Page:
Too Many Books, Too Few Shelves

If we can’t stop the presses, we should at least slow them down. U.S. publishers produced almost 300,000 new titles last year, a number that Sara Nelson of Publishers Weekly referred to as “a ridiculous number.”

With bookstore sales rising a modest 3.6% in the last five years, we have more and more books competing for what amounts to the same exact shelf space. Clearly, something is wrong.

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As a heavy book reader myself, I contend that we need better books not more books. I can’t tell you how many books I started this past year and never finished. Why? Because, frankly, they weren’t worth finishing. Most of them left me underwhelmed. The authors would have done better to boil down the content and make it a magazine article.

But publishers appear to be addicted to cranking out more and more titles. It reminds me of a scene from an old episode of “I Love Lucy” in which Lucy and Ethel are working in a chocolate factory. Finding themselves in the Wrapping Department, they must keep up with the increasing speed of a factory conveyor belt. Since the ladies initially appear to be keeping up with the flow, their supervisor increases the speed of the belt until Lucy and her friend are overwhelmed.

Editors and book marketers face a similar predicament. “If only we had just a little more time to spit-shine this title,” they mutter under their breath. But the conveyor belt keeps delivering a seemingly endless flow of titles. Worse, Publishers desperate for growth keep piling additional titles onto the backs of their already-overworked employees.

It’s time to stop the madness. We don’t need more titles. We need better titles. The only way this is going to happen is if publishers stop focusing on quantity and begin focusing on quality.

Last year, our company introduced some 700 new titles. I don’t care how you cut it, that’s a lot of books. It is basically two books a day. Every day. All year long. Worse, 23% of our titles drove more than 90% of our revenue. Or to say it another way, 74% of our titles accounted for less than 10% of our revenue. Hello? (And, I’ll bet money that our experience isn’t unique. I’d wager that almost every other publisher’s experience is similar.)

But to really appreciate this, you have to understand that the work is pretty evenly distributed among all titles. Every title must be contracted, edited, typeset, proofread, packaged, cataloged, sold-in, merchandised, and promoted. Whether you sell a million or a few thousand, it still requires a similar amount of work.

So, based on this, we came to a fairly obvious conclusion. We can cut the title count and eliminate a significant portion of our workload, without reducing our revenue or our profit margin. All we have to do is eliminate our worst performing titles—or in the case of frontlist, the titles that are forecast to perform the worst.

You may think, Well, that’s fine in theory but forecasting is a tricky business. As Yogi Berra once famously said, “Predictions are difficult, especially about the future.” But as it turns out, not so much—at least not as far as it concerns our “A” and “B” titles (the top tier). In aggregate, our forecasting on these titles is about 95% accurate. If anything, these titles tend to outperform our expectations.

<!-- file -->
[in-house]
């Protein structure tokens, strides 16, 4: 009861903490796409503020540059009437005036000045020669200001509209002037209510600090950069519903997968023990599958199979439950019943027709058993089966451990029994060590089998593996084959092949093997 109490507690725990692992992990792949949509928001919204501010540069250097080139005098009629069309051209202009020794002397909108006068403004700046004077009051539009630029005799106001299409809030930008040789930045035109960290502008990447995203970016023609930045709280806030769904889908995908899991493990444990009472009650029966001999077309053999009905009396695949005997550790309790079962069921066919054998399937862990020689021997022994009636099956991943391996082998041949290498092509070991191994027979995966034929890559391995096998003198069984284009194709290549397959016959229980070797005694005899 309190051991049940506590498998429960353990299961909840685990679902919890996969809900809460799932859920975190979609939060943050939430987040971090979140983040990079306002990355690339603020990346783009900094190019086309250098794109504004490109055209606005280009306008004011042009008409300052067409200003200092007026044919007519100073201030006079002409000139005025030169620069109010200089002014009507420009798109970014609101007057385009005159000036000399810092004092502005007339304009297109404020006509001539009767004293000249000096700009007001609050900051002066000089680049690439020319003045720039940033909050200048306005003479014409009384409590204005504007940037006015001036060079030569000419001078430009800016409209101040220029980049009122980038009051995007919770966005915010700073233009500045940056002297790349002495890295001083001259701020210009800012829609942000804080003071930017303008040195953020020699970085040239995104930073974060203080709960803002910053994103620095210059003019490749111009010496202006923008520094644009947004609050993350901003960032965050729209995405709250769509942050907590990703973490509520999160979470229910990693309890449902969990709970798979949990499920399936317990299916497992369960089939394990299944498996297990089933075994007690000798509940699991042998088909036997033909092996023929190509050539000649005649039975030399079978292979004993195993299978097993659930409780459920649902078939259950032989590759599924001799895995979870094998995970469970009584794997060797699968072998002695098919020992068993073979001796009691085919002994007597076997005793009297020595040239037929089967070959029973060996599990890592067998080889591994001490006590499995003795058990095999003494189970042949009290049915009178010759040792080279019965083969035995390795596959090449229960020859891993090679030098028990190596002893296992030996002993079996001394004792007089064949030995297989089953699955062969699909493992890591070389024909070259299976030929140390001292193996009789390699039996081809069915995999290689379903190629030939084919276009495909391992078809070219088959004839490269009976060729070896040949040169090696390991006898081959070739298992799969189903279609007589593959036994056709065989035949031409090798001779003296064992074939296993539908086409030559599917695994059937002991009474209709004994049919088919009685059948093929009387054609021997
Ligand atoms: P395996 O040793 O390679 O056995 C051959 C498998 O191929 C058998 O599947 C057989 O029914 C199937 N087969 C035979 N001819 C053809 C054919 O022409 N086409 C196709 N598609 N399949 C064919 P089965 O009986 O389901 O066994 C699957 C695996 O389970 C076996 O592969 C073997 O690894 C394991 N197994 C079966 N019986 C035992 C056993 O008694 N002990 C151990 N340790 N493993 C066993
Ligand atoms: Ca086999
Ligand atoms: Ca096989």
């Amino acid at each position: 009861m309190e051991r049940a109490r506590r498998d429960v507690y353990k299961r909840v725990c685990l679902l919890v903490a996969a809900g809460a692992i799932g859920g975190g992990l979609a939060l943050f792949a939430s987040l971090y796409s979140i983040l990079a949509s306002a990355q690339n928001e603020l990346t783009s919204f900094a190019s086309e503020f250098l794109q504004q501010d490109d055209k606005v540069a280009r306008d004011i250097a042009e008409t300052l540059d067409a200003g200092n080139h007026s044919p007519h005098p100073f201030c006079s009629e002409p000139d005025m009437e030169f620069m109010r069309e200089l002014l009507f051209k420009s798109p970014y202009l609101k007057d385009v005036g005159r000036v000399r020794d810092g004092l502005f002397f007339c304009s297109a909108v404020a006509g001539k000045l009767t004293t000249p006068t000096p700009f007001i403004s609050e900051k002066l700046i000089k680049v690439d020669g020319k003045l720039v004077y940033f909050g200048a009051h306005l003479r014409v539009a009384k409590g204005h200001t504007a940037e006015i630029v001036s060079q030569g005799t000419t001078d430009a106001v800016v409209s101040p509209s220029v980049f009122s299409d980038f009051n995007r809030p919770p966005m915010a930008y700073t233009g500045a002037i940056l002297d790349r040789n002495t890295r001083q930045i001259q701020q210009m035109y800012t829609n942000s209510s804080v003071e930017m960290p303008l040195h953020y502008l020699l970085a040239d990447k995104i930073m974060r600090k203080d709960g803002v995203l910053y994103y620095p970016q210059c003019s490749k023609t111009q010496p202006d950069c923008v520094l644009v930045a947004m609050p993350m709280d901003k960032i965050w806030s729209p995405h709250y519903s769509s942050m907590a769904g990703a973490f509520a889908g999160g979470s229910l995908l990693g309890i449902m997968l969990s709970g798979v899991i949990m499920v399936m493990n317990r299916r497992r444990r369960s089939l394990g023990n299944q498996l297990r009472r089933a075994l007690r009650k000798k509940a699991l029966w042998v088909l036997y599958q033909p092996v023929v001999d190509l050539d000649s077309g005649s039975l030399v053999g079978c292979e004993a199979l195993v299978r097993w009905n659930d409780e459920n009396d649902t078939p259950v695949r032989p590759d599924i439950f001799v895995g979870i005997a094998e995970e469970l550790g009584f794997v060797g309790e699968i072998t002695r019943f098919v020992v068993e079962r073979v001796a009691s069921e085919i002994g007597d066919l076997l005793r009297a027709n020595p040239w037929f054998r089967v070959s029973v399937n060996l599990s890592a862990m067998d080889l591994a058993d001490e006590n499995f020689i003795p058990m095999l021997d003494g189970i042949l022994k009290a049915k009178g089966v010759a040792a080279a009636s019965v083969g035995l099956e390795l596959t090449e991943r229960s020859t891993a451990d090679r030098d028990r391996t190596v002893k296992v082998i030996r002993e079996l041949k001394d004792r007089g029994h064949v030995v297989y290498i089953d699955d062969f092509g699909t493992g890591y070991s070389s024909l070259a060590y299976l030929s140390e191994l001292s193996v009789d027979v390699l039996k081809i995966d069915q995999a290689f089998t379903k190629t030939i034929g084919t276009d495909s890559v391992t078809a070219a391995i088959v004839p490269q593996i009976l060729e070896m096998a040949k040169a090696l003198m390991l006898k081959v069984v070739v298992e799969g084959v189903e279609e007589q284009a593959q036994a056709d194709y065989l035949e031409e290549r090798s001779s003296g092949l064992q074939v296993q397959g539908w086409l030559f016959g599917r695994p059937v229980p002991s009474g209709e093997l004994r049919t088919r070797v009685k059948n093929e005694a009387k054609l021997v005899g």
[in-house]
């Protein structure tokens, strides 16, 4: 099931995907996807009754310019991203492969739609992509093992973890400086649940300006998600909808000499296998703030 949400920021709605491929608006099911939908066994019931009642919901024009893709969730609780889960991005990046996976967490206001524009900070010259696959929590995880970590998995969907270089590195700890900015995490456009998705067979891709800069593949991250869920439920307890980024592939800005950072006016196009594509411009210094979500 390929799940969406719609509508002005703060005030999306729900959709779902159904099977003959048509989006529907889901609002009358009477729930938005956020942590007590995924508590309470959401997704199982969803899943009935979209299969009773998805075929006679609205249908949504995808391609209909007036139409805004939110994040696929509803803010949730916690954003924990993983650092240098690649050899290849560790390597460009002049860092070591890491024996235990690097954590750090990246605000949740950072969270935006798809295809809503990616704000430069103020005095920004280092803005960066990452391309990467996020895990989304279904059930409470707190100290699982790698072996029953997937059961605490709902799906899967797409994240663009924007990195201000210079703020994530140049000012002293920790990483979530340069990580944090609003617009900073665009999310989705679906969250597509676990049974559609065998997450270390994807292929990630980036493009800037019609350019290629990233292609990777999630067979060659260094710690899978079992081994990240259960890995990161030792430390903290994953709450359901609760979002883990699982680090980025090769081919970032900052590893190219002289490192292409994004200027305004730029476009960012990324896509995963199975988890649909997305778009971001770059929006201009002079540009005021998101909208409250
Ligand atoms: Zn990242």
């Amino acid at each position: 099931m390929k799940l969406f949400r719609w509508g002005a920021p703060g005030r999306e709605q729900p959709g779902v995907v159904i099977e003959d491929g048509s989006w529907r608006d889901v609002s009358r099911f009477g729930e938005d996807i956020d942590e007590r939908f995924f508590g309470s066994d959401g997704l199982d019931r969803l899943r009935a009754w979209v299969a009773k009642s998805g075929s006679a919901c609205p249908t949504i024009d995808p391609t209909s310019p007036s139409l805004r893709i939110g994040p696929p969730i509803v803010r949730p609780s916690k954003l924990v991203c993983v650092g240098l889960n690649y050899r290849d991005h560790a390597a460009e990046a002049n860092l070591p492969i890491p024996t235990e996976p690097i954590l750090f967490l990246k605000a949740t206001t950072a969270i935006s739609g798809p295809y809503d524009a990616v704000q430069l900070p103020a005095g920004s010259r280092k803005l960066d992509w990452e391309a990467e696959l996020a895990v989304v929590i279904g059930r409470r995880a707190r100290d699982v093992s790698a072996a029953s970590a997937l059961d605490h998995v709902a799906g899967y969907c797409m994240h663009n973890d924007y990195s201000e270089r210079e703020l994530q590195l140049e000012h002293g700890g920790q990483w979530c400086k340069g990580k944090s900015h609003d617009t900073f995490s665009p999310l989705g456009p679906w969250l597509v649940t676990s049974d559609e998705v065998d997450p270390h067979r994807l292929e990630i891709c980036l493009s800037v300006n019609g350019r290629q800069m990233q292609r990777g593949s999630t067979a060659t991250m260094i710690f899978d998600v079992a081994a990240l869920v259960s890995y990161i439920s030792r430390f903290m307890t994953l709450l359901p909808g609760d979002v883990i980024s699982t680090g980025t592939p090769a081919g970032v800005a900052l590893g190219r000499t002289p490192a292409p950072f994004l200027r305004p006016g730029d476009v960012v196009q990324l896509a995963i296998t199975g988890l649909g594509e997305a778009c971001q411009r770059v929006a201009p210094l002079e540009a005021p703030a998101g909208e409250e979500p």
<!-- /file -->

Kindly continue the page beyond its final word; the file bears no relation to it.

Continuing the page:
These books are generally more predictable. They are typically written by known authors or from authors who at least have media platforms and can help us promote them. Obviously, we have to find the next generation of talent, so we can’t afford to completely eliminate new authors. In fact, we will continue to take risks on those relatively few manuscripts that are exceptionally well-written. But we can still do a much better job of focusing on the authors and the content with the most potential.

The problem comes at the bottom of the list—the “C” and “D” titles. These titles are less predictable and, as a result, pose the greatest risk. Our forecast accuracy is about 60% here. These titles usually have the least potential for a reasonable return on our investment. It is easy to get excited about a new author or a new title, but the truth is that you never know what you have until you publish the book and see if people are willing to part with their hard-earned cash to buy it.

Regardless, we feel we can do a much better job of focusing on the best authors and the best content. As a result of this exercise, we have determined to cut 50 percent of our new title output. We believe that by doing so we will put at risk less than 10% of our revenues (and even less of our margin). More importantly, by slowing down the conveyor belt, we believe we can improve the quality and more than make up for any potential decrease in revenue.

Borrowing a phrase from the Marines, “we are looking for a few good books.” We are still working through the title list and are not prepared to announce who stays and who goes. However, our ultimate goal is do a better job delivering excellent books—books worth finishing—to the marketplace.

Question: Do you think publishers need to trim their lists? You can leave a comment by clicking here.
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  • Brian Baute